Hillary Clinton calls for outcry over jailed Greenpeace activists

Two Britons – including a journalist – refused bail ahead of trial date in late November

Moscow

Hillary Clinton expressed her concern today about the fate of 30 Greenpeace activists held in Russia on piracy charges, telling the Chatham House think-tank there should be “a real outcry” over the case.

“There should be a greater international outcry over Russia’s arrest of Greenpeace activists and charging them with piracy. Ultimately, President Putin will decide what is in his country’s interest, but that needs to be balanced by a real outcry,” the former US Secretary of State said.

Mrs Clinton’s intervention came on the day a Russian court denied bail to two of the Britons detained following  a protest at an Arctic oil rig last month, a  decision Greenpeace said “flew in the face of all reason”.

Activist Phil Ball of Oxfordshire and freelance video journalist Kieron Bryan of London – two of six Britons held after the protest at state energy company Gazprom’s Prirazlomnaya oil platform in the Pechora Sea – will now remain behind bars until a hearing on 24 November.

“We expected such a decision, considering that Tuesday the court refused to free journalist Denis Sinyakov, who like Kieron had a more distant connection with activists,” Sergei Golubok, a Greenpeace lawyer told The Independent from Murmansk. Three Russian crew members from the Arctic Sunrise were denied bail earlier this week along with Mr Sinyakov, a well-known photographer in Russia.

The Russian authorities boarded the ship and detained 28 crew members and two freelance journalists after two activists attempted to hoist themselves on to the side of the platform late last month. The group was later charged with piracy, which carries a sentence of up to 15 years in prison.

Greenpeace UK’s executive director John Sauven said he had offered “significant sureties” that the detainees would not skip bail if released, adding that as a journalist, Mr Bryan had committed no crime.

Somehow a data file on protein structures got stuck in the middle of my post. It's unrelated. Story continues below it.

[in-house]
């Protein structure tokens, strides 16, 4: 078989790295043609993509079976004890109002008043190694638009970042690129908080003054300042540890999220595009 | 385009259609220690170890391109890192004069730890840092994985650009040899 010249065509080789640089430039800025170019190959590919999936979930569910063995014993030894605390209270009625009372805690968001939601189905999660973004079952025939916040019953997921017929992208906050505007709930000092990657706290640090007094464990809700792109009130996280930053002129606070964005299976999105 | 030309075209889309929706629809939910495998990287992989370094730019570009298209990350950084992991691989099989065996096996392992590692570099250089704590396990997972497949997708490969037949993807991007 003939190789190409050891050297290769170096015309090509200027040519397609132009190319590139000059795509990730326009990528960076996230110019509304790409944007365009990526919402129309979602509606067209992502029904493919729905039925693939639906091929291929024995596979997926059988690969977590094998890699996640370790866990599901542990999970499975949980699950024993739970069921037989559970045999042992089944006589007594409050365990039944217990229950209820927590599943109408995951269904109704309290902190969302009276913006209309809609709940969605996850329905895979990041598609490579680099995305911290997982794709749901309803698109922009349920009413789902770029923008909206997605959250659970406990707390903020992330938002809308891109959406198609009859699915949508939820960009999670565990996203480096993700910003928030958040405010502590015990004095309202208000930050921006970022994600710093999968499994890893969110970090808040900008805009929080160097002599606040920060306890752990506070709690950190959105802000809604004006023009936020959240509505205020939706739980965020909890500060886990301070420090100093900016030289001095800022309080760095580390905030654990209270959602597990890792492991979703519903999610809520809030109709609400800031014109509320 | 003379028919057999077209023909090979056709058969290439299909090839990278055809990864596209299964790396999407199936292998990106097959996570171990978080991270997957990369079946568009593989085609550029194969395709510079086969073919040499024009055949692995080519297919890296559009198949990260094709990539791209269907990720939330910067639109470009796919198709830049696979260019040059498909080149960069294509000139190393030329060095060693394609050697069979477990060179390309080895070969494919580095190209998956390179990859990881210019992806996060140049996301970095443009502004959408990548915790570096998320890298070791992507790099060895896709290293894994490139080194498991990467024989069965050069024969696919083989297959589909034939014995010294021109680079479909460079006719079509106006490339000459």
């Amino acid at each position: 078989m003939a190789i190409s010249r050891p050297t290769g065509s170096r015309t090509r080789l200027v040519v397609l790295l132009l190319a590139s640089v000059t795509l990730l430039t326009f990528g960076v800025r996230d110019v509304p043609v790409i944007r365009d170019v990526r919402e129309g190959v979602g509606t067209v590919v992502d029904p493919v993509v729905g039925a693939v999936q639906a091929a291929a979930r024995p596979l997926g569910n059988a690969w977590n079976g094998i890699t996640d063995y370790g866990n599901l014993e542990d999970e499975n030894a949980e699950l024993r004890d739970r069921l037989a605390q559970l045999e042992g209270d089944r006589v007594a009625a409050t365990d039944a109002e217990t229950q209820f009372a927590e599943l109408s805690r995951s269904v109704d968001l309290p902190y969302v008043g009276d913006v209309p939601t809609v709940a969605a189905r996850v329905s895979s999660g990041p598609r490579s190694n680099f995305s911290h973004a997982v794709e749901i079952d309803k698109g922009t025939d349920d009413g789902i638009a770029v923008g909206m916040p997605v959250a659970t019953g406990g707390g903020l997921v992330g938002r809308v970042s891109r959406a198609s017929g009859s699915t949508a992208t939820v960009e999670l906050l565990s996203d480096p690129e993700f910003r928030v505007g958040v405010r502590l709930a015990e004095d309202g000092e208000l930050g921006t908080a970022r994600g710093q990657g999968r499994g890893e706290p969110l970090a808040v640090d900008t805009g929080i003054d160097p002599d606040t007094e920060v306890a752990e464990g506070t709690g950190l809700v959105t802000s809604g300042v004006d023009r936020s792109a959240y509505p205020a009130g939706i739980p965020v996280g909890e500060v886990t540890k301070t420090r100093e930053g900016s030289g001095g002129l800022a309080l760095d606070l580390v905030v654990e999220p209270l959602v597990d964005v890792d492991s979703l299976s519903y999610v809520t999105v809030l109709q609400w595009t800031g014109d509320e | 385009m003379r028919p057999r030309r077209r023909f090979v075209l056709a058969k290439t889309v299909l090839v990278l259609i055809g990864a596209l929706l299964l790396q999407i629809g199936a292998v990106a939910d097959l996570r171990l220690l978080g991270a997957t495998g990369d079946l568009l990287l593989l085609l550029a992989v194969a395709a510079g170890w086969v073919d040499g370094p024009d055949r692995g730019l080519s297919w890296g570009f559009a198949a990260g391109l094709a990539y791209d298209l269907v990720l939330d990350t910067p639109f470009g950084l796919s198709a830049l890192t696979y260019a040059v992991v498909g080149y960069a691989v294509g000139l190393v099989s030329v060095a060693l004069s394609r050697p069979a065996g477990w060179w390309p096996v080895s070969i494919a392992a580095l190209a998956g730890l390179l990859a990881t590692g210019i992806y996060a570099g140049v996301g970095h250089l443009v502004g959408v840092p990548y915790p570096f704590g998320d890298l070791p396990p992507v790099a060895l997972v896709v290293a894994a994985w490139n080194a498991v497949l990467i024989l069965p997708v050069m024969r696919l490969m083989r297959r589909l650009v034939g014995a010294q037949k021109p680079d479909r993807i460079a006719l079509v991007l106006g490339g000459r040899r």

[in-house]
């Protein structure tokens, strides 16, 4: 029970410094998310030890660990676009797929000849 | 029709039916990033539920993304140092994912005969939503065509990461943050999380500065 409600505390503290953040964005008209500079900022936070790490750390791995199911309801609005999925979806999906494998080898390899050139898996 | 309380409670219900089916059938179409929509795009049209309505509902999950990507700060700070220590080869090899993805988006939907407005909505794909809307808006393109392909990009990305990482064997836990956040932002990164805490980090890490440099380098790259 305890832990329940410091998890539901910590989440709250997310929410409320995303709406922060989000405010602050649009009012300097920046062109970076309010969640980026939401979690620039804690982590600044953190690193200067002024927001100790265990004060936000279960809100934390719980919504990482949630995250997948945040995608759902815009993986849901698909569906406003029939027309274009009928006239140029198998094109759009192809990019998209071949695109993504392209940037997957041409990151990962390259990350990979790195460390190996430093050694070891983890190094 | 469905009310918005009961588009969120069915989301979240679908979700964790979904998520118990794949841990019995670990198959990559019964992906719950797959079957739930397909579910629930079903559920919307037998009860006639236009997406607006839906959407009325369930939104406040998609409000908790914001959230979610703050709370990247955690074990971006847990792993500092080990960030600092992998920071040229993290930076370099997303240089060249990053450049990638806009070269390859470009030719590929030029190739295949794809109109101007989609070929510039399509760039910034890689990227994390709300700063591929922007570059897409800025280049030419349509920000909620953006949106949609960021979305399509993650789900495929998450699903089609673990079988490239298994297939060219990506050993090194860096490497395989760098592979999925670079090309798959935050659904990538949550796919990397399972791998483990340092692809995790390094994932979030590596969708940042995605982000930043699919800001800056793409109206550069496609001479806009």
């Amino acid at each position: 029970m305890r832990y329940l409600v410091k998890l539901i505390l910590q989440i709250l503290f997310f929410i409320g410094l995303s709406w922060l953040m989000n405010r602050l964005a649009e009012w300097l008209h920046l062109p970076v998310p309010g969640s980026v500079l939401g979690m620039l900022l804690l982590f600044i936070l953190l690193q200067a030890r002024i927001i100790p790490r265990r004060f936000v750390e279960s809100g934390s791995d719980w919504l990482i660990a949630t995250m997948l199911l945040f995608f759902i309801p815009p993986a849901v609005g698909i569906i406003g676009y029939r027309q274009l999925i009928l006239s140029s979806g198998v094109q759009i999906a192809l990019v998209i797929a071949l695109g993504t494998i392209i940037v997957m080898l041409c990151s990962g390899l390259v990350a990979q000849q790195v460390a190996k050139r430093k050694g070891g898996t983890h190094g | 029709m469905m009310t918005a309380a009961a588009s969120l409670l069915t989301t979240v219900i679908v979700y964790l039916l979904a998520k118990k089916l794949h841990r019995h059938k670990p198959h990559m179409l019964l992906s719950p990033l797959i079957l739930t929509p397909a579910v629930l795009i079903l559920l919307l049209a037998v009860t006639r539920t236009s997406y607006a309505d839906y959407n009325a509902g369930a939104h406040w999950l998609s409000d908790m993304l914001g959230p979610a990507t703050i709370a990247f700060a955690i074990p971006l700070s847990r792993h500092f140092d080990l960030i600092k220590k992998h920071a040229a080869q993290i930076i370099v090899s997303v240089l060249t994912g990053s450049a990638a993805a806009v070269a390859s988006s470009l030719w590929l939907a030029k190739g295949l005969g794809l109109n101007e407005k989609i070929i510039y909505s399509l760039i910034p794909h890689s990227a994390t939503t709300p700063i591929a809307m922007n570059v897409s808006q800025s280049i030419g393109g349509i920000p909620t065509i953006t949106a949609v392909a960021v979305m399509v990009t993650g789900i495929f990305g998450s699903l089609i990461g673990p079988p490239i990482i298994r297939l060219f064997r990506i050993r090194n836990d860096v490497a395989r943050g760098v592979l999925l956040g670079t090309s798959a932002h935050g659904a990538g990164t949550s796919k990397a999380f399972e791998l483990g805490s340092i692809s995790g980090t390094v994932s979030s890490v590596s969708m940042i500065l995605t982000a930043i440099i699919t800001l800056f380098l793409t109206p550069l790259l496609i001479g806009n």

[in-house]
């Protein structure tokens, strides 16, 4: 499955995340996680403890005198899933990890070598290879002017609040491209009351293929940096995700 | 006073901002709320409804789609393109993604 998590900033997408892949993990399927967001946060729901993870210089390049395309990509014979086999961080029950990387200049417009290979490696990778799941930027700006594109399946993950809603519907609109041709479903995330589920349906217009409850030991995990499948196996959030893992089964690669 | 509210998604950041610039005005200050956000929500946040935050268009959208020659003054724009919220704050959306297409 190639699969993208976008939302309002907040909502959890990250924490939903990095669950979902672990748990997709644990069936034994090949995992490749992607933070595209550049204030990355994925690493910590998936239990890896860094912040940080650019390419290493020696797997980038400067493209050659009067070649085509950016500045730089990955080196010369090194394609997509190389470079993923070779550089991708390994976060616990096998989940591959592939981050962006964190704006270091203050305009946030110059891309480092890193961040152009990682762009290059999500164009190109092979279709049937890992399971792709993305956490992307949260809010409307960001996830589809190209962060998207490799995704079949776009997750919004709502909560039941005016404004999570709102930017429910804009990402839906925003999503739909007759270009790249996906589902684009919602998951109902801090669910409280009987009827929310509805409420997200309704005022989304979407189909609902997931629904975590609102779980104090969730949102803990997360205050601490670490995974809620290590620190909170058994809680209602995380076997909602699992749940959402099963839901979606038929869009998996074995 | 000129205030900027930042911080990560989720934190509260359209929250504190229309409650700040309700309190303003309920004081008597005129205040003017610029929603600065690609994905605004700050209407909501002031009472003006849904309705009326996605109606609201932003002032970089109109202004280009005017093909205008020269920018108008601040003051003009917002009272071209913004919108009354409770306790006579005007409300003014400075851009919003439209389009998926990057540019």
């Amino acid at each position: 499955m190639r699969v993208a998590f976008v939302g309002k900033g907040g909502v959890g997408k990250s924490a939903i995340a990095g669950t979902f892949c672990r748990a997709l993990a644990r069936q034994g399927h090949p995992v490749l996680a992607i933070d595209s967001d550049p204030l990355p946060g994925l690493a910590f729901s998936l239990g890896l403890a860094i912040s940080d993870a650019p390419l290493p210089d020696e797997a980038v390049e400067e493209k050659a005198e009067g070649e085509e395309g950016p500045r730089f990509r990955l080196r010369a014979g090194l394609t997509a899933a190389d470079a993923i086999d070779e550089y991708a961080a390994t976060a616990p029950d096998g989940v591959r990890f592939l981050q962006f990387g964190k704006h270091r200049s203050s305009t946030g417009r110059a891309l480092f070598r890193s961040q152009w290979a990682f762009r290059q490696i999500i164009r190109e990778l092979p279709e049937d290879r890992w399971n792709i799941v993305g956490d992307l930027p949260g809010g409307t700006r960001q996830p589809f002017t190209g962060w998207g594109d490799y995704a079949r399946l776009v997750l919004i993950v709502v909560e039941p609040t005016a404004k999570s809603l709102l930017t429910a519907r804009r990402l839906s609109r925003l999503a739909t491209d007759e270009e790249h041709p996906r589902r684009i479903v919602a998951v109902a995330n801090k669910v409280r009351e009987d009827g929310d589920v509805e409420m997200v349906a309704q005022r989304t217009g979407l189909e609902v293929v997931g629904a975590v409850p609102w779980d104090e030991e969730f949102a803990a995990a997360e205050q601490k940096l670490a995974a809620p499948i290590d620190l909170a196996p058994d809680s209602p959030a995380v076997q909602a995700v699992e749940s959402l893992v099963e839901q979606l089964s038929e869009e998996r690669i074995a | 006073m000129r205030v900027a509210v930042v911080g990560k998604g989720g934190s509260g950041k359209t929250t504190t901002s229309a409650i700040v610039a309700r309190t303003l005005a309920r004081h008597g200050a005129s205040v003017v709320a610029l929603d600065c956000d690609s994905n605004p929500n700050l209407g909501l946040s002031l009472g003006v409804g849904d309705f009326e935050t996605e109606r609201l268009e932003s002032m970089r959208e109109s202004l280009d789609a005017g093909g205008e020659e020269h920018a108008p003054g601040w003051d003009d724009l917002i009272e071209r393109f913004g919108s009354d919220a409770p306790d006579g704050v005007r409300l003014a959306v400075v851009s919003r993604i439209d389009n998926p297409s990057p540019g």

A case has been filed with the European Court of Human Rights over the “inhumane” conditions the detainees in Murmansk, including claims that they are being  denied essential medication.

“There’s no regular access to such simple things as clean water, regular meals and a warm enough air temperature,” Mr Golubok said.

Last week, Mr Bryan’s father appealed to Russian authorities to “come to their senses” and release his son.

The Foreign Office has raised the case with the Russia’s ambassador to the UK, while Foreign Secretary William Hague discussed the topic with Russian Foreign Minister Sergei Lavrov.

An Amnesty International spokesman said: “The piracy charge is absurd, unfounded and ludicrous and damaging to the rule of law. These charges should be dropped immediately.”

Start your day with The Independent, sign up for daily news emails
ebooks
ebooksA special investigation by Andy McSmith
  • Get to the point
Latest stories from i100
Have you tried new the Independent Digital Edition apps?
Independent Dating
and  

By clicking 'Search' you
are agreeing to our
Terms of Use.

iJobs Job Widget
iJobs General

Recruitment Genius: Photographer / Floorplanner / Domestic Energy Assessor

£16000 - £25000 per annum: Recruitment Genius: A Photographer/ Floor planner /...

Ashdown Group: Front-End Developer - Surrey - £40,000

£30000 - £40000 per annum: Ashdown Group: Front-End Developer - Guildford/Craw...

Recruitment Genius: Customer Service Assistant

£13500 - £15000 per annum: Recruitment Genius: A Customer Service Assistant is...

Recruitment Genius: Sales Executive - OTE £35,000